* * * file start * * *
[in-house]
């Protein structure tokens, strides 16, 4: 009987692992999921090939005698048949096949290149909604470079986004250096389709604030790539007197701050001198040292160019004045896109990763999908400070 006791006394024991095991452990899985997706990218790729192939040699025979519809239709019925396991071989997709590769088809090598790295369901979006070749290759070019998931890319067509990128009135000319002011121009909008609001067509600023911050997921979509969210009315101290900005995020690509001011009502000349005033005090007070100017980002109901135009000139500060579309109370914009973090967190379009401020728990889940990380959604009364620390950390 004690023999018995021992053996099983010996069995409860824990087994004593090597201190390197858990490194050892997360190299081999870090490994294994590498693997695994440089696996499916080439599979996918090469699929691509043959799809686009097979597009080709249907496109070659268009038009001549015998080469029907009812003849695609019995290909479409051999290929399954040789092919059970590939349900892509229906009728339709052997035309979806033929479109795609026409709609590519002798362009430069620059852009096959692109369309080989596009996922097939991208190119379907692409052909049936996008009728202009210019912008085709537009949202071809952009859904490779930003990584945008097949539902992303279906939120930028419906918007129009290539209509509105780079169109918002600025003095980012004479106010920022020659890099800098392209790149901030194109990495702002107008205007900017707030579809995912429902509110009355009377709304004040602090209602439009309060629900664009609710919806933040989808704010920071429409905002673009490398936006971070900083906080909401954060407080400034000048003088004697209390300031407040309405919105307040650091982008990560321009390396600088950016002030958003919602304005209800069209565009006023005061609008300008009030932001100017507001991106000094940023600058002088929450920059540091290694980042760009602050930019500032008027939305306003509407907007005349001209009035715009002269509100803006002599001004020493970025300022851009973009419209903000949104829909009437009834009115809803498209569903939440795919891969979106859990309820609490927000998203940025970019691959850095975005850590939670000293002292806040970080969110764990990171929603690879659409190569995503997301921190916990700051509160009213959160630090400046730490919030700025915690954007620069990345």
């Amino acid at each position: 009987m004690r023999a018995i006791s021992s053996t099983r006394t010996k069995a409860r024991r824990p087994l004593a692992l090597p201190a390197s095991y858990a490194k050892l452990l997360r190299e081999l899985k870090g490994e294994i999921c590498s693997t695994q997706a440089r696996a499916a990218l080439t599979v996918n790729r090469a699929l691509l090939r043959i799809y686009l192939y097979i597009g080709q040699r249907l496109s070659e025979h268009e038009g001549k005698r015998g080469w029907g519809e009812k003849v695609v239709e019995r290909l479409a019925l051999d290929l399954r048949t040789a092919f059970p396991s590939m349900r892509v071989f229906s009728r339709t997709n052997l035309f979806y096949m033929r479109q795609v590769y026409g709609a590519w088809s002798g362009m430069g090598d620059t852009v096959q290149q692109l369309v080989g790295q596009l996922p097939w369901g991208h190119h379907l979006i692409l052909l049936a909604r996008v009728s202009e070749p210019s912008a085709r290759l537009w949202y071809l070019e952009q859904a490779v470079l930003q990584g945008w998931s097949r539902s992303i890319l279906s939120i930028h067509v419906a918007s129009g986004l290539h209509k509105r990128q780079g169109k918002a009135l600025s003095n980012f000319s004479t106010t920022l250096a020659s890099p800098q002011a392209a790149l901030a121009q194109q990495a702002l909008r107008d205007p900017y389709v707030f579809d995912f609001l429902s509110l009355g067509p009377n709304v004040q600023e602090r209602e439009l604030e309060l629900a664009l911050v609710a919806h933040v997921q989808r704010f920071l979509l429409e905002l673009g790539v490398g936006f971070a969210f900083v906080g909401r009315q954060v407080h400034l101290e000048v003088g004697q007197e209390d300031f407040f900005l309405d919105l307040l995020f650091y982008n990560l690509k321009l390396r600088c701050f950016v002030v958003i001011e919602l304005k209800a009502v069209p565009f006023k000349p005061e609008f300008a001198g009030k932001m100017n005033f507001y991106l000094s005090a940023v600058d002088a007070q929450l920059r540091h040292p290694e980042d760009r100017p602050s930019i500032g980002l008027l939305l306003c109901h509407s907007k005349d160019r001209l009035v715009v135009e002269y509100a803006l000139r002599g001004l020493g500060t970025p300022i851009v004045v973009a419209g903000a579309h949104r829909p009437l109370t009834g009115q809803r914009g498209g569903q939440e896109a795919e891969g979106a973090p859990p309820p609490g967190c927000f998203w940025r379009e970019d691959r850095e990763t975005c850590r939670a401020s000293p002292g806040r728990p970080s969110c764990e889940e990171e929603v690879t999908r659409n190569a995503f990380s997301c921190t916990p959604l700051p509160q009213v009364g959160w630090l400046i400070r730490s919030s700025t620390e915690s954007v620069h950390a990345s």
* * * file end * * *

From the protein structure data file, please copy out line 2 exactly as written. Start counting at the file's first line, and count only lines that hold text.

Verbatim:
């Protein structure tokens, strides 16, 4: 009987692992999921090939005698048949096949290149909604470079986004250096389709604030790539007197701050001198040292160019004045896109990763999908400070 006791006394024991095991452990899985997706990218790729192939040699025979519809239709019925396991071989997709590769088809090598790295369901979006070749290759070019998931890319067509990128009135000319002011121009909008609001067509600023911050997921979509969210009315101290900005995020690509001011009502000349005033005090007070100017980002109901135009000139500060579309109370914009973090967190379009401020728990889940990380959604009364620390950390 004690023999018995021992053996099983010996069995409860824990087994004593090597201190390197858990490194050892997360190299081999870090490994294994590498693997695994440089696996499916080439599979996918090469699929691509043959799809686009097979597009080709249907496109070659268009038009001549015998080469029907009812003849695609019995290909479409051999290929399954040789092919059970590939349900892509229906009728339709052997035309979806033929479109795609026409709609590519002798362009430069620059852009096959692109369309080989596009996922097939991208190119379907692409052909049936996008009728202009210019912008085709537009949202071809952009859904490779930003990584945008097949539902992303279906939120930028419906918007129009290539209509509105780079169109918002600025003095980012004479106010920022020659890099800098392209790149901030194109990495702002107008205007900017707030579809995912429902509110009355009377709304004040602090209602439009309060629900664009609710919806933040989808704010920071429409905002673009490398936006971070900083906080909401954060407080400034000048003088004697209390300031407040309405919105307040650091982008990560321009390396600088950016002030958003919602304005209800069209565009006023005061609008300008009030932001100017507001991106000094940023600058002088929450920059540091290694980042760009602050930019500032008027939305306003509407907007005349001209009035715009002269509100803006002599001004020493970025300022851009973009419209903000949104829909009437009834009115809803498209569903939440795919891969979106859990309820609490927000998203940025970019691959850095975005850590939670000293002292806040970080969110764990990171929603690879659409190569995503997301921190916990700051509160009213959160630090400046730490919030700025915690954007620069990345």